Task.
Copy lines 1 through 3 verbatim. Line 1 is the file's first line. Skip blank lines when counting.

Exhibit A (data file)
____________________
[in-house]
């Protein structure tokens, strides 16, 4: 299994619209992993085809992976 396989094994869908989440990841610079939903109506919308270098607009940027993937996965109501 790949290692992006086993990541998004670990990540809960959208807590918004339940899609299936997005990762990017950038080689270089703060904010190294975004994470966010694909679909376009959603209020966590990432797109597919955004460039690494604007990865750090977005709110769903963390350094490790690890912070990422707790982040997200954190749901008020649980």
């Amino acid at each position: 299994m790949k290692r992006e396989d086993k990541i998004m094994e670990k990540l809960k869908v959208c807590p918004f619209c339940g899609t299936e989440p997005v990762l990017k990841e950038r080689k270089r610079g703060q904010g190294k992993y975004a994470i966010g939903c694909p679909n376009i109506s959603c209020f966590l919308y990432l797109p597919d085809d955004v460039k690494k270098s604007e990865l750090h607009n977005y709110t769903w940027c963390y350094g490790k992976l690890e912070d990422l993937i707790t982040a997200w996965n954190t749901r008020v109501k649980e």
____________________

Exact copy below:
[in-house]
């Protein structure tokens, strides 16, 4: 299994619209992993085809992976 396989094994869908989440990841610079939903109506919308270098607009940027993937996965109501 790949290692992006086993990541998004670990990540809960959208807590918004339940899609299936997005990762990017950038080689270089703060904010190294975004994470966010694909679909376009959603209020966590990432797109597919955004460039690494604007990865750090977005709110769903963390350094490790690890912070990422707790982040997200954190749901008020649980």
């Amino acid at each position: 299994m790949k290692r992006e396989d086993k990541i998004m094994e670990k990540l809960k869908v959208c807590p918004f619209c339940g899609t299936e989440p997005v990762l990017k990841e950038r080689k270089r610079g703060q904010g190294k992993y975004a994470i966010g939903c694909p679909n376009i109506s959603c209020f966590l919308y990432l797109p597919d085809d955004v460039k690494k270098s604007e990865l750090h607009n977005y709110t769903w940027c963390y350094g490790k992976l690890e912070d990422l993937i707790t982040a997200w996965n954190t749901r008020v109501k649980e």